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It's going to sounds like the worst gawd-awful cliché but you both need to reach a point where you can both empathise at the critical moments in both your lives with how the other person is feeling whether in your own opinion that is not the way you would handle things yourself. It is that possibility that you could envisage doing things differently that gives you clarity of thought and understanding of what is happening to you. And I will stress that it takes both of you to do this for there to be a shared success.<br />
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You are struggling, fighting against this, for reasons that may be very understandable, but you are only engaging in a process of putative self-defeat, making the challenge even more difficult for you and inevitably for him. That resistance could just be the difference between success or failure. You both need to find the skill and the strength of will to engage, not disengage, to negotiate, not to act arbitrarily at times of high mental and emotional stress simply because those times typically represent potential make-or-break points in your life together.<br />
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Simple innit? :-)

"On reflection, did you withdraw from his withdrawal over all this? Were you tempted to pick him up on it but just found it too difficult at the time because of the context? With the event behind you do you wish you had handled it any different?"

----- Yes, I did try to silently give him space, because I thought he needed it. I had a feeling of trust that he would be on his own for a couple of days, but then "come back" to be closer with me again. But that didn't happen, even though I did tell him I felt lonely and needed some evening alone-time with him, while we were there. After discussing it (when we were back home), we concluded that it will help if I am more specific in my requests. Instead of "I'm lonely because we haven't connected in a while" and "I hope we spend some time alone soon" ... I can be more specific: "I need to be held and touched, because that hasn't been happening this week" and "I want to spend time alone tonight, touching and talking, starting at 10:00 at the latest, so you're not half-asleep." I hate being so specific, because it makes me feel like I'm controlling him. But he has a habit of taking any vague requests as optional... and using their vagueness as an excuse to avoid doing what I need.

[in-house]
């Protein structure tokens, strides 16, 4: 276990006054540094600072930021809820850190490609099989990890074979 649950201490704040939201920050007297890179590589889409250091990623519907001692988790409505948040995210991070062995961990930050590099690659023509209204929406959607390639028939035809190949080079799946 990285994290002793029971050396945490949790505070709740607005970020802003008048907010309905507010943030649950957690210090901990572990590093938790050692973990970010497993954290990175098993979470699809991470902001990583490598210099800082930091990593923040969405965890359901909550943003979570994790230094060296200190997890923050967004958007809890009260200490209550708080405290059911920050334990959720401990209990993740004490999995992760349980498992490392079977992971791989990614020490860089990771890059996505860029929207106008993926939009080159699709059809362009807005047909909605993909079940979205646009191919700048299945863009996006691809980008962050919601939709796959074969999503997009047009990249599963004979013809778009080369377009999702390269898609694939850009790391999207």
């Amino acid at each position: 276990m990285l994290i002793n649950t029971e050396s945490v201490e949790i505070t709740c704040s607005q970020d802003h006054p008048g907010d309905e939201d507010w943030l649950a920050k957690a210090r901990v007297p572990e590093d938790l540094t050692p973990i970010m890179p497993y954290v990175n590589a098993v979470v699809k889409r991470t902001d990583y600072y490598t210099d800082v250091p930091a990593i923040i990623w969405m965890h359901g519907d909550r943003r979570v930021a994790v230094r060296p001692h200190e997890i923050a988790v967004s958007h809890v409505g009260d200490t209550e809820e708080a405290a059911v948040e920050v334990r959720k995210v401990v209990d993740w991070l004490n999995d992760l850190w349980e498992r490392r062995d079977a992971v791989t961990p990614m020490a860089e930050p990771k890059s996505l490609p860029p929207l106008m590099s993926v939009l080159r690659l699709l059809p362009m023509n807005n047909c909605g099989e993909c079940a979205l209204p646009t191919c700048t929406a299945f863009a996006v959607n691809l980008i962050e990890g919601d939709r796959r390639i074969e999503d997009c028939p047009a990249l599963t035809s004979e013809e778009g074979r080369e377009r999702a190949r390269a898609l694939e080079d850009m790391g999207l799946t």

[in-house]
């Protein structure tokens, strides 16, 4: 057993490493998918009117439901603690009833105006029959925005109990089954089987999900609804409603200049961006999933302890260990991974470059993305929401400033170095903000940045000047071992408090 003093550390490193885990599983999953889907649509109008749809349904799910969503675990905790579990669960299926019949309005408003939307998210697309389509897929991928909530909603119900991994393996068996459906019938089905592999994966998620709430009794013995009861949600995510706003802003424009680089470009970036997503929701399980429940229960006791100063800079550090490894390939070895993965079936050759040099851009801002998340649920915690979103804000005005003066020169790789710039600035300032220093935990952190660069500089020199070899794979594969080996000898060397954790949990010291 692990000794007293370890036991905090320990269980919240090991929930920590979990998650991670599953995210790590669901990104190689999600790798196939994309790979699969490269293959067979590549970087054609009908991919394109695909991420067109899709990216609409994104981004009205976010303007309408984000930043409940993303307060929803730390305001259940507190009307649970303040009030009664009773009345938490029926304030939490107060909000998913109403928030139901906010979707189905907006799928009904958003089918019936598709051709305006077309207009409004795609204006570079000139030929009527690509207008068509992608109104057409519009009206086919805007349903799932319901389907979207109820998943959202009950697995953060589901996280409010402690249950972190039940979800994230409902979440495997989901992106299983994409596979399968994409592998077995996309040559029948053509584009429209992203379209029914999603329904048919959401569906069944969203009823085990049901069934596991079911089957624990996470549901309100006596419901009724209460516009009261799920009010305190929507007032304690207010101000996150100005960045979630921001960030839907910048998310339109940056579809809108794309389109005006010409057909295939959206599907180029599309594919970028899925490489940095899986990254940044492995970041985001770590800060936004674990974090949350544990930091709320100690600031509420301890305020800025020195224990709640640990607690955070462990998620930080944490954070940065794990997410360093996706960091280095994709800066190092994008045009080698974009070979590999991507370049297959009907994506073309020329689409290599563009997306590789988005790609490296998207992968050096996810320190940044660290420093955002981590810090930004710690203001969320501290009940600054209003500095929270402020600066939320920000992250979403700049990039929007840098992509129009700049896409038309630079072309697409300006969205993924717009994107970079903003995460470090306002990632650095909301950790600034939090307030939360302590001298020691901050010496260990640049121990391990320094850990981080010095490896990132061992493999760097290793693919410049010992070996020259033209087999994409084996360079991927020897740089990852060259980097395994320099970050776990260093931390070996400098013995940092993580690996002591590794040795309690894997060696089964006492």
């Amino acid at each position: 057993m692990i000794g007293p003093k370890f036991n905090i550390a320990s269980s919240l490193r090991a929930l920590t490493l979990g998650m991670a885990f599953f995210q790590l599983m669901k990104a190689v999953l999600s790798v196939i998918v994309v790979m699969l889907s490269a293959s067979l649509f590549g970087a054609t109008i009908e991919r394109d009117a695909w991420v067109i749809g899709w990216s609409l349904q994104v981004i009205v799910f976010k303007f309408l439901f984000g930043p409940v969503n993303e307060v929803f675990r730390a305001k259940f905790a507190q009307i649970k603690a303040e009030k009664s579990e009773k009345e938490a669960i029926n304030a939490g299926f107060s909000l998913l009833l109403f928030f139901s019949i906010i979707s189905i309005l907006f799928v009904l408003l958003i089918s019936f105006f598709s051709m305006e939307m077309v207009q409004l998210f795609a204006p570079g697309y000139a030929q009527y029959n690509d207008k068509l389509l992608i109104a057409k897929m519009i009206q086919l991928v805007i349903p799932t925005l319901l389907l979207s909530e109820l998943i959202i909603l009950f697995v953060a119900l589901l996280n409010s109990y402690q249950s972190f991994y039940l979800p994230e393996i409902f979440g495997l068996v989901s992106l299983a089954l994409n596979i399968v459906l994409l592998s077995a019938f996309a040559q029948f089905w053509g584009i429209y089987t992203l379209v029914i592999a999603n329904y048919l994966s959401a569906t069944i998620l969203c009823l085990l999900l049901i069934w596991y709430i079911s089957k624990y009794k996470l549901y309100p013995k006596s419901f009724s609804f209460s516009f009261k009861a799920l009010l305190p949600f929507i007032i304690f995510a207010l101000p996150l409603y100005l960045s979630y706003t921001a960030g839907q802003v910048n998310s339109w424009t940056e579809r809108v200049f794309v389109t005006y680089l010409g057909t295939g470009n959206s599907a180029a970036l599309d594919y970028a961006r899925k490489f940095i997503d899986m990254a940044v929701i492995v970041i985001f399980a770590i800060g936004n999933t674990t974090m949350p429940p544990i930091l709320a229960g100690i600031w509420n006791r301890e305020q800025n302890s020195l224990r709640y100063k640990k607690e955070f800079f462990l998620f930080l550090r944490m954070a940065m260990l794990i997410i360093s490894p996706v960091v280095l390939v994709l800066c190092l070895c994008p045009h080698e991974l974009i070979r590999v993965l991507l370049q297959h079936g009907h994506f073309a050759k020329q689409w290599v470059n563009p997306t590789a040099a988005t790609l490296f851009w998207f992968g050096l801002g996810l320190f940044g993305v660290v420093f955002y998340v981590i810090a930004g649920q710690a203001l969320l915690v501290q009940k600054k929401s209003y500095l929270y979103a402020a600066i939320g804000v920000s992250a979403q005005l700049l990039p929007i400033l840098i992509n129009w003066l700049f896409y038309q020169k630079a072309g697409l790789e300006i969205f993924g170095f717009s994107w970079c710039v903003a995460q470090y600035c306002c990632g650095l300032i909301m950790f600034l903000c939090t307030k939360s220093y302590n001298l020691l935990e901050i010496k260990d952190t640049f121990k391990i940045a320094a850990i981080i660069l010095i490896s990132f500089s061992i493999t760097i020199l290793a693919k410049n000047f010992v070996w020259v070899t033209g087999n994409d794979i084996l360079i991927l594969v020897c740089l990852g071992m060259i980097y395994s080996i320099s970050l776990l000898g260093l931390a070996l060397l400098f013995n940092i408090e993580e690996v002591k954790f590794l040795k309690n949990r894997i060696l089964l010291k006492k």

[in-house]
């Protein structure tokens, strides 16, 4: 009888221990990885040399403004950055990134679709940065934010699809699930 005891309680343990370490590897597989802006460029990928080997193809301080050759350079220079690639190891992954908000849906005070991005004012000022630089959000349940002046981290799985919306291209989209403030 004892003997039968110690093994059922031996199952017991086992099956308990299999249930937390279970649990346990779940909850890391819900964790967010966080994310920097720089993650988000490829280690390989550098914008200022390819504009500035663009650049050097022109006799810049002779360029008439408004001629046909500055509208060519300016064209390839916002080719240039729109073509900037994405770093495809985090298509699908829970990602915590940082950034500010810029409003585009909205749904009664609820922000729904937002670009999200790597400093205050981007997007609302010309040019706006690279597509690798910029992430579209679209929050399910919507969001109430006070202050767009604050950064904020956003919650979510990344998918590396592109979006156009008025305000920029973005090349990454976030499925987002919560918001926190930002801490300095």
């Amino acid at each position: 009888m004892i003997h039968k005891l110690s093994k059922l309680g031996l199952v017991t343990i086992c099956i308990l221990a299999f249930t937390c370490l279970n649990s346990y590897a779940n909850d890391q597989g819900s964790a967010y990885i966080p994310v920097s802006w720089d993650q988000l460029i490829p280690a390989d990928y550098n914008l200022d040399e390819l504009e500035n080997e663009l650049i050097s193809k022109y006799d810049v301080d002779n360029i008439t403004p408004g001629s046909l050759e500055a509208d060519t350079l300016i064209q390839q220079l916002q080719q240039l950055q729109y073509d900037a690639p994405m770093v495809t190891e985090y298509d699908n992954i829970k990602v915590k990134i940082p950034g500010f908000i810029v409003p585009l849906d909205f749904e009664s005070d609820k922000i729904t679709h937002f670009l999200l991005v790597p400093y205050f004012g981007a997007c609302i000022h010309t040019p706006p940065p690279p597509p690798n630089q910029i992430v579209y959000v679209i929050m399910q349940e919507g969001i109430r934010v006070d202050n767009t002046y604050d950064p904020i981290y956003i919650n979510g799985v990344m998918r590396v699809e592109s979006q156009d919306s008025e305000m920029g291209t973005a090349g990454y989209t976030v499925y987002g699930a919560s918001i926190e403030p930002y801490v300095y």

You know what, if I had sufficient temerity to continue making suggestions I would probably have suggested what you say you have agreed between you. So, if three people, as in a 'crowd', can agree in something maybe there is some hope afterall. ___:-)___ You may feel that you are controlling him, but I see a woman who is brave enough to communicate in a candid and clear manner. I see in him the possibility of someone who needs clear direction and is less perturbed, uncertain, as a result. Some people believe, stereotypically that all women are good at intuition and that all men are crap at it. Me, I SUSPECT I may be crap at it when I may not, at least, be that bad at it. Sometimes you just need the opportunity to practice enough in a situation where the outcome is at least a bit predictable. That way you begin to identify patterns of behaviour that are repeated that you can be confident in your prediction of what they mean. It can all seems a bit magical at times but that is maybe only because you get too many mixed signals which undermines your confidence in your own prediction. If you find yourself in such a situation as either a giver or receiver then the only option is clear, unambiguous, plain-spoken utterances. It ain't what you say, it's the way that you say it. Trite, but substantially true.